MONTREAL — Several Quebec rivers are at risk of flooding and an evacuation has been ordered in parts of the city of Sainte-Brigitte-de-Laval, north of Quebec City.
Almost 200 people have been evacuated, said Audrey Beaulieu, the deputy city manager.
Flooding has begun in some parts of the municipality of 8,000 people, Beaulieu said, but municipal authorities believe that no lives are at risk, due to the evacuations.
However, she said river levels are expected to reach record highs this evening.
The Red Cross is helping to relocate people who have been evacuated and don't have anywhere else to go, the municipality said.
A private bridge in the area is "at risk" and around 10 people are in an isolated area, said Steve Boivin, a senior adviser at Quebec's Civil Security department in an interview, adding that different ways to evacuate those residents are currently being considered.
Quebec provincial police were asked to deploy a helicopter to monitor the area that is being evacuated, but it was unable to take off.
"The ceiling is too low and there is too much fog," said police spokeswoman Sgt. Ann Mathieu, adding that police on the ground were helping firefighters carry out the evacuations.
The flooding comes amid heavy rains and melting snow.
"The river basins in several regions of Quebec, especially those located north of the St. Lawrence river, are responding to the rain and the melting over the last few hours," Boivin said, adding that the Quebec City region is particularly affected.
There, multiple rivers have been swollen by the rain which is expected to continue for several more hours.
Civil security has been alert for two days after forecasts called for heavy rain and warmer temperatures, Boivin said.
"With the rain that is falling and the melting accelerating, we're following the situation closely and expect other overflows."
The warm temperatures have led to significant snow melting and broken records.
At the Massif, a ski hill in Charlevoix, northeast of Quebec City, 36 centimetres of snow were on the slopes on Thursday, by Friday, no more than 12 centimetres were left, said Environment Canada meteorologist Dominic Martel, who described the melting as "very considerable" and out of the ordinary.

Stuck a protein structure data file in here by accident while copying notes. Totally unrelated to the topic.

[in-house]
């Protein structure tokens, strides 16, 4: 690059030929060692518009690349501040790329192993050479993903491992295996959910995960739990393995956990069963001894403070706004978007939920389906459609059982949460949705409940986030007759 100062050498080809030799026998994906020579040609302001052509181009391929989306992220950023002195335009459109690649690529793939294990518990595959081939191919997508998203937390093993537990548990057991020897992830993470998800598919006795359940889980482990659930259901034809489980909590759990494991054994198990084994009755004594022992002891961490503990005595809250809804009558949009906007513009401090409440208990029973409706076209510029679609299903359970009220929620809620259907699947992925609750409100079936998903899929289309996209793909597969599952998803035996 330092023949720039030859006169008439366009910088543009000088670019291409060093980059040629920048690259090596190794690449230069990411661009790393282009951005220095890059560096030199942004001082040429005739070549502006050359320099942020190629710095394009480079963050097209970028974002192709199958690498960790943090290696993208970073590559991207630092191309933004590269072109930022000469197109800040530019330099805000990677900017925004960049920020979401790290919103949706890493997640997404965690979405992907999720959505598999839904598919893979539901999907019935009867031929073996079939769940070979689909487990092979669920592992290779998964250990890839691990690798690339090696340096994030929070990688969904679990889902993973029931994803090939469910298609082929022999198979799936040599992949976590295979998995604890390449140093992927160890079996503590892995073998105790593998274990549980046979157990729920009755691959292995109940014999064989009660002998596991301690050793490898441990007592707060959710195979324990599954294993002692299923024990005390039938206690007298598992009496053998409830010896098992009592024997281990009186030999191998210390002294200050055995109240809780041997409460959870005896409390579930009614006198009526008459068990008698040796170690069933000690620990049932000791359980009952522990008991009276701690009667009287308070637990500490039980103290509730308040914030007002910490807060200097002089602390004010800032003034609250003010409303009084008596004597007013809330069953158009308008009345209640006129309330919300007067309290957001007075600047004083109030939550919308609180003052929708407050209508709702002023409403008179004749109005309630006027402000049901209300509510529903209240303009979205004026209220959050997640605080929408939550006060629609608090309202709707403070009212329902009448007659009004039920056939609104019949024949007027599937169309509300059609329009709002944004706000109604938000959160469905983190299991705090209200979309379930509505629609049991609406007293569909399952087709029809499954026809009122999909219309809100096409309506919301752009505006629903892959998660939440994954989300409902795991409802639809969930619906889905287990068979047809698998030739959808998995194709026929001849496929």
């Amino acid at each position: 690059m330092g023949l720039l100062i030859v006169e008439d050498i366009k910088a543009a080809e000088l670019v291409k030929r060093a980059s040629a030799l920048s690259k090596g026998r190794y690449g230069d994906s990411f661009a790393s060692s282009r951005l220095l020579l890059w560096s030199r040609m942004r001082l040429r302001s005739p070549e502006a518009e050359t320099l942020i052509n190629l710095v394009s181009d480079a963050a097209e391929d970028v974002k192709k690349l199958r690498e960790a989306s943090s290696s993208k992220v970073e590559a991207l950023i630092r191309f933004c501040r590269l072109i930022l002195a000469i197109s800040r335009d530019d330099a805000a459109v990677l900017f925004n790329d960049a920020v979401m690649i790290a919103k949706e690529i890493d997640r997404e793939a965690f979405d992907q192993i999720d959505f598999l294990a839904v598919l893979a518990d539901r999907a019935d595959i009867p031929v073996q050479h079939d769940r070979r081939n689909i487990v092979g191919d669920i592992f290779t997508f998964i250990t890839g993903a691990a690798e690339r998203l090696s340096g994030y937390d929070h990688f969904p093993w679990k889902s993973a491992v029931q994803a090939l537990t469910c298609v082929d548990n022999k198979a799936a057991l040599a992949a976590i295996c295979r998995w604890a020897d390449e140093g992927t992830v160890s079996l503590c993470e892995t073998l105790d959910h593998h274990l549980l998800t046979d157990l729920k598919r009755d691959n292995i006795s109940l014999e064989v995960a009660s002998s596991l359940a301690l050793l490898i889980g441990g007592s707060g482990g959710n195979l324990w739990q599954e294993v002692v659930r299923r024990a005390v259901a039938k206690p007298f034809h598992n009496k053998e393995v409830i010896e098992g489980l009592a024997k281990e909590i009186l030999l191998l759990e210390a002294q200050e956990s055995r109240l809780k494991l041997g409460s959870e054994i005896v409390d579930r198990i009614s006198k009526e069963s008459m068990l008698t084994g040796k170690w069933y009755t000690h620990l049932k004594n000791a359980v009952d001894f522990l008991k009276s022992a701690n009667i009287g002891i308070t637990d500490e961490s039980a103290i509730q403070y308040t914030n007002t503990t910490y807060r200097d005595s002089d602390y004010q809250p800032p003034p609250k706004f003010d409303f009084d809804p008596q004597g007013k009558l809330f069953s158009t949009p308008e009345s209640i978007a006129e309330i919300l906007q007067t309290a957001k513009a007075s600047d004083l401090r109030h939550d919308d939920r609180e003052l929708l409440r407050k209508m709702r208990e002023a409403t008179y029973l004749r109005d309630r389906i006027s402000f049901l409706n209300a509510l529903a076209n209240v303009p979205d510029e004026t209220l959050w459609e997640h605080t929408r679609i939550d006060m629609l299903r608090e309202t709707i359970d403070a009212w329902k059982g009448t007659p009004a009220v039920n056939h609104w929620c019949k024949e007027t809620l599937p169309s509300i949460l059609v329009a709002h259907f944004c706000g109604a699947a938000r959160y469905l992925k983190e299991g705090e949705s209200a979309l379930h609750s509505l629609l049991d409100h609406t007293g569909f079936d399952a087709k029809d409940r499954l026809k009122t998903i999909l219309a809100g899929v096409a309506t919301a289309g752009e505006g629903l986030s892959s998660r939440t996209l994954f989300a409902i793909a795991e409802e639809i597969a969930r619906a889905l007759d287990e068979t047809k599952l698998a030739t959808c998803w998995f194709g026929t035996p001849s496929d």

In Montreal, the record high for Dec. 25 of 11.7 C, recorded in 1964. was broken with a high of 13.6 C. In Trois-Rivieres, the record high of 8.9 C, also set in 1964, was broken with a high of 12.1 C.
Around 2:30 pm, Granby, Que. was the warmest place in the country at 16.9 C.
However, temperatures are expected to fall back below 0 C overnight.
Boivin warned people to avoid non-essential travel, as roads are expected to become slippery.
A rainfall warning remained in effect for much of central Quebec on Friday afternoon with Environment Canada warning that there is a risk of flash floods and localized flooding in low-lying areas in some parts of the province.
Between 50 and 70 millimetres of rain are expected in the Quebec City area, with some nearby areas expected to receive up to 130 millimetres by the evening.
Between 40 and 70 millimetres of rain are expected north of Montreal, however a rainfall warning is no longer in effect for the city itself and the regions immediately north of it.
While southern Quebec is seeing warm temperatures and rain, Environment Canada has issued blizzard warnings for three regions in the province's far north, where high winds and heavy snow are expected tomorrow morning.
This report by The Canadian Press was first published Dec. 25, 2020.
Michel Saba, The Canadian Press